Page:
News & Comment

University fights to prevent tobacco company having access to "confidential" data

Sat 3rd September, 2011

A Scottish university involved in tobacco control studies is refusing to release data to a leading tobacco company despite a ruling by Scotland’s freedom of information watchdog.

Philip Morris International, the maker of Marlboro cigarettes, wants to obtain research conducted by Stirling University on the attitudes of teenagers towards smoking and the marketing of tobacco.

The company says its interest in the data is "legitimate" but academics at the university claim that releasing the information would be a gross breach of confidence, which could put future studies at risk.

PMI asked the university to hand over everything it held on the project, including notes of meetings and phone calls about it, the terms of reference, research methods, information on the “design and purpose” of the study, any draft reports, and all the data collected. The University said the request was “vexatious” and refused to comply.

However PMI appealed to the Scottish Information Commissioner, Kevin Dunion, who issued a ruling on the case in July. In it, he reported that Stirling felt the PMI request was “designed to cause disruption” and divert staff from their work.

He also reported evidence from Stirling about the tobacco industry using FoI law round the world against health professionals, and its belief that the effect of the PMI request was “the harassment of the university and researchers within the CTCR’s team”.

PMI in turn had argued it had a “genuine and pressing need” to see the data because the UK government had also floated a move to plain packaging, which would have major implications for PMI.  

Dunion ruled that PMI’s request was a significant burden but not manifestly unreasonable. He also ruled there was also no evidence, in terms of FoI law, to justify claims of attempted disruption or harassment. In conclusion, he said the PMI request was not vexatious and the university had failed in its FoI duty to provide advice and assistance. Dunion ruled in PMI’s favour and ordered the university to change its stance.

Responding to the ruling, Professor Gerard Hastings, director of Stirling University's Institute for Social Marketing, said it would be catastrophic if PMI was to get hold of the data.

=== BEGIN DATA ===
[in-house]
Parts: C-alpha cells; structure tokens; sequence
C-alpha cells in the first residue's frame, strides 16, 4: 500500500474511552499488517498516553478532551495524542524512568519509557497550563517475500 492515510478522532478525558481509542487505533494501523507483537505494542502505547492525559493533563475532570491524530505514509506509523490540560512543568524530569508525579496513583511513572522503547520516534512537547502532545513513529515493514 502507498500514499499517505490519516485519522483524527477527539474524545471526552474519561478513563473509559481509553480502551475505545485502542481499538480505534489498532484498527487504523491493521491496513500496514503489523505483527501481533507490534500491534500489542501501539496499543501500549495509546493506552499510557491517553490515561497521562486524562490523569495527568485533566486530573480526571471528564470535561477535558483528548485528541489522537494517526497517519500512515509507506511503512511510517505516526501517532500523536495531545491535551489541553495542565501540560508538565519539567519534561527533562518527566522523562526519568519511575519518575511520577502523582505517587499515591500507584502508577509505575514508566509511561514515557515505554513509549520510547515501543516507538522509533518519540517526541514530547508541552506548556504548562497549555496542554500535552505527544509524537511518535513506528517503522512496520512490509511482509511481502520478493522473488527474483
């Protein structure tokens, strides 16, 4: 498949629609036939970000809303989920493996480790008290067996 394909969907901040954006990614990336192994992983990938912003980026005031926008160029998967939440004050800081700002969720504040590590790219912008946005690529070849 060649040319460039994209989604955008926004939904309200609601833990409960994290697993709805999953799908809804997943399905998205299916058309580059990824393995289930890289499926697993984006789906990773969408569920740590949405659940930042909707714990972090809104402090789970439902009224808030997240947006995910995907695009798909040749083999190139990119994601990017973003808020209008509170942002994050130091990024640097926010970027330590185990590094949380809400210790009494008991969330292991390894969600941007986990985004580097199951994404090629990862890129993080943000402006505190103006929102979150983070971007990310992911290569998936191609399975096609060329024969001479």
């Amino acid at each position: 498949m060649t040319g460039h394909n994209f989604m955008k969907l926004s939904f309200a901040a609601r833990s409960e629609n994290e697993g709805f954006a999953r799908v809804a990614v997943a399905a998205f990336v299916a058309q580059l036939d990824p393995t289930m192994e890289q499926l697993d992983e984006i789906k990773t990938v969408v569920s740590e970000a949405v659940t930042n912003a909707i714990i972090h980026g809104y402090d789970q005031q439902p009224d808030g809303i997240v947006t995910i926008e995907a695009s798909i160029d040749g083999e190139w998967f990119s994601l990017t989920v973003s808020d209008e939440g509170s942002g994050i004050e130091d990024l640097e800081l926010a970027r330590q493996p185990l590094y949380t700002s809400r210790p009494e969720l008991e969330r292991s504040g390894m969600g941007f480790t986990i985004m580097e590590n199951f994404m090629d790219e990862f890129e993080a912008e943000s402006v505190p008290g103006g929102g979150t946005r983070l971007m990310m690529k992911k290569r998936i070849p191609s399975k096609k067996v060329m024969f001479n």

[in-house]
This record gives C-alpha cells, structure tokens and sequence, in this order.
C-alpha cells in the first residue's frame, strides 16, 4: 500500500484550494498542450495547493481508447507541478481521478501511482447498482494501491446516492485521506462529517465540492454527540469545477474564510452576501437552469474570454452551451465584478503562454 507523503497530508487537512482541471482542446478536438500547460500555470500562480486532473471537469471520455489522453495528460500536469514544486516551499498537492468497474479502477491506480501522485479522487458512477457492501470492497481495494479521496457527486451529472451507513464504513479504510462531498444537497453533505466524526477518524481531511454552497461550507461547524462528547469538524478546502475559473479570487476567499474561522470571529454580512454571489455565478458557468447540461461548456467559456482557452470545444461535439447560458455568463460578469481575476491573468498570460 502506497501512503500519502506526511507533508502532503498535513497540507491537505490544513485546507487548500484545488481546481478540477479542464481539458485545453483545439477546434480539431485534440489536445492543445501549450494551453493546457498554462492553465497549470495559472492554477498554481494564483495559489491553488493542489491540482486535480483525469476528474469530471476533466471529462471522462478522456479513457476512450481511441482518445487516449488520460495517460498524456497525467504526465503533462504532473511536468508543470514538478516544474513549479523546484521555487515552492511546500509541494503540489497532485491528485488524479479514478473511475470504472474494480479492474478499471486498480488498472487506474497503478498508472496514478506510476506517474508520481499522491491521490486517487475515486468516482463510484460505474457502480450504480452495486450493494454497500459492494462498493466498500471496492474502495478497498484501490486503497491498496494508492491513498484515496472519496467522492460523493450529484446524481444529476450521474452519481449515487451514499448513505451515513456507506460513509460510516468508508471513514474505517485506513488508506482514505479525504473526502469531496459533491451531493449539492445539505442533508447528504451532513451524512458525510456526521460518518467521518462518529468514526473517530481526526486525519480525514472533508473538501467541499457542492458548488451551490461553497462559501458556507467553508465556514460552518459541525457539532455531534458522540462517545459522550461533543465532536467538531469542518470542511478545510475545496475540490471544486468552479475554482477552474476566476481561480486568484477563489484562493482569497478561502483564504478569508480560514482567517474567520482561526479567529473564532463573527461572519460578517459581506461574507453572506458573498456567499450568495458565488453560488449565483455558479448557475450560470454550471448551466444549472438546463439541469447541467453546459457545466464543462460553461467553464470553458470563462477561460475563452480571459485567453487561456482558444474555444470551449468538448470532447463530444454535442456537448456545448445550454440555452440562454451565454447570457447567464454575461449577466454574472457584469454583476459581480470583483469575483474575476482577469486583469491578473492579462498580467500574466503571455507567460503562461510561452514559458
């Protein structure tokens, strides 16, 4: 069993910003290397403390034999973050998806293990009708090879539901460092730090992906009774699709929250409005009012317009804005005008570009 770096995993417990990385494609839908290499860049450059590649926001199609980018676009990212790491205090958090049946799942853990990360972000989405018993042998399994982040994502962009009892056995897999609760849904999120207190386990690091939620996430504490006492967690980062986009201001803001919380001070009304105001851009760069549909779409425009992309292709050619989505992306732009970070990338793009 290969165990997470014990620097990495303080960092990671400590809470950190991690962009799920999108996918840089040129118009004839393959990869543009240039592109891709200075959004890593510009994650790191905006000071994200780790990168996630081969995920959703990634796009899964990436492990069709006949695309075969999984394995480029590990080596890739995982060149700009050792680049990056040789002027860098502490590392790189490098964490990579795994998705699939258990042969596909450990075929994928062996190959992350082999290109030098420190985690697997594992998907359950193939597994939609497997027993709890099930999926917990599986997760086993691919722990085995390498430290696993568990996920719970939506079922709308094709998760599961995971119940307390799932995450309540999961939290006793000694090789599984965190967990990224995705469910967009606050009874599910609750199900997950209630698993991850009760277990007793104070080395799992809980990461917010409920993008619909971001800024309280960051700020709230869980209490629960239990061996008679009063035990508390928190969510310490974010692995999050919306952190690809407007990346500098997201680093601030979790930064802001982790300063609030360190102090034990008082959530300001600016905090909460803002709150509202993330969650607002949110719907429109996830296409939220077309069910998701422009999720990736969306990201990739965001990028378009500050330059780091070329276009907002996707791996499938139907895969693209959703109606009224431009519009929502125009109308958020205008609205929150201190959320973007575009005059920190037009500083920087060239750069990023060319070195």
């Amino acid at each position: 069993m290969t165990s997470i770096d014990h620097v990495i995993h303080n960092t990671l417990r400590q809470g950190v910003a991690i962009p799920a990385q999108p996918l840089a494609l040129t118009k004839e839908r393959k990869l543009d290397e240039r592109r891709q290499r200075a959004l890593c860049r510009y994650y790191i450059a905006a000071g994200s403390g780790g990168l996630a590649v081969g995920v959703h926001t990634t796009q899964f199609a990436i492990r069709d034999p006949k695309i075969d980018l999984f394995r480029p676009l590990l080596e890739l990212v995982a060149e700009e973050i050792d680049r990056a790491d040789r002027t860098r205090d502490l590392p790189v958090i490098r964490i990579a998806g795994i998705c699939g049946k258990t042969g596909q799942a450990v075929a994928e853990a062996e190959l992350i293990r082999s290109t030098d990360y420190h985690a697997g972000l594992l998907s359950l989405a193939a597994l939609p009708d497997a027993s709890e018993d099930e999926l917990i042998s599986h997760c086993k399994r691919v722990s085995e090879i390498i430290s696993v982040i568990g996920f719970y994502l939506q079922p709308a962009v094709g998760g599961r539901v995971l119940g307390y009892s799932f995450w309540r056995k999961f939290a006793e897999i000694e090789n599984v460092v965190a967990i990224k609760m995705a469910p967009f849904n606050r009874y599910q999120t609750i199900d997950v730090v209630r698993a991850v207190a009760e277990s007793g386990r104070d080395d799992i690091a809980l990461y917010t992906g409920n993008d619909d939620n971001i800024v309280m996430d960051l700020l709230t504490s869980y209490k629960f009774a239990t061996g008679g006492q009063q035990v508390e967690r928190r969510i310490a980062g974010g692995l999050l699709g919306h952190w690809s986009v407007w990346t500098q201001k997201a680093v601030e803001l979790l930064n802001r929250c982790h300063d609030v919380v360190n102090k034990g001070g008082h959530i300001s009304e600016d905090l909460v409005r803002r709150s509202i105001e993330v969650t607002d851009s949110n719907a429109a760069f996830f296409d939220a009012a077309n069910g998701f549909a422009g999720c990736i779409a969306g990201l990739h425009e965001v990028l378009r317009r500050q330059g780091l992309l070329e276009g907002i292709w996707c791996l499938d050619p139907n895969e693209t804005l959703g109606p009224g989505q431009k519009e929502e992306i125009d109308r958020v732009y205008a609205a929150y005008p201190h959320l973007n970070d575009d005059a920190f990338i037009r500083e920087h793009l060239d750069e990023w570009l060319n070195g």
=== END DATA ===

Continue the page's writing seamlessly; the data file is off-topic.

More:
He said: "I don't think that's an outcome I would like to contemplate. It is morally repugnant to give data confidentially shared with us by children to an industry that is so rapacious."

According to an "exclusive" report in the Independent:

The demands from the tobacco company, made using the UK's Freedom of Information law, have coincided with an internet hate campaign targeted at university researchers involved in smoking studies.

One of the academics has received anonymous abusive phone calls at her home at night. She believes they are prompted by an organised campaign by the tobacco industry to discredit her work, although there is no evidence that the cigarette companies are directly responsible.

The paper also claimed that:

University researchers have been sent hate emails and some have even received anonymous phone calls, which usually come after a series of blogs posted on pro-smoking websites, including at least one which is linked to the tobacco industry.

Linda Bauld, professor of socio-management at Stirling University's Institute for Social Marketing, says she was unprepared for the scale of the personal attacks aimed at discrediting her work on smoking behaviour and anti-smoking legislation.

Stirling University is one of nine institutions that make up the UK Centre for Tobacco Control Studies. It receives funding from the Department of Health and its studies have been used in the past to support anti-smoking legislation.

Sources: Press AssociationIndependent (1 September 2011), 
Sunday Herald (17 July 2011)

Simon Clark, director of Forest, comments on his Taking Liberties blog:
Independent? You're having a laugh! (2 September 2011)

See also: Letter to Linda (Frank Davis, 3 September 2011),
Freedom of information is for businesses too (Heather Brooke, 1 September 2011)

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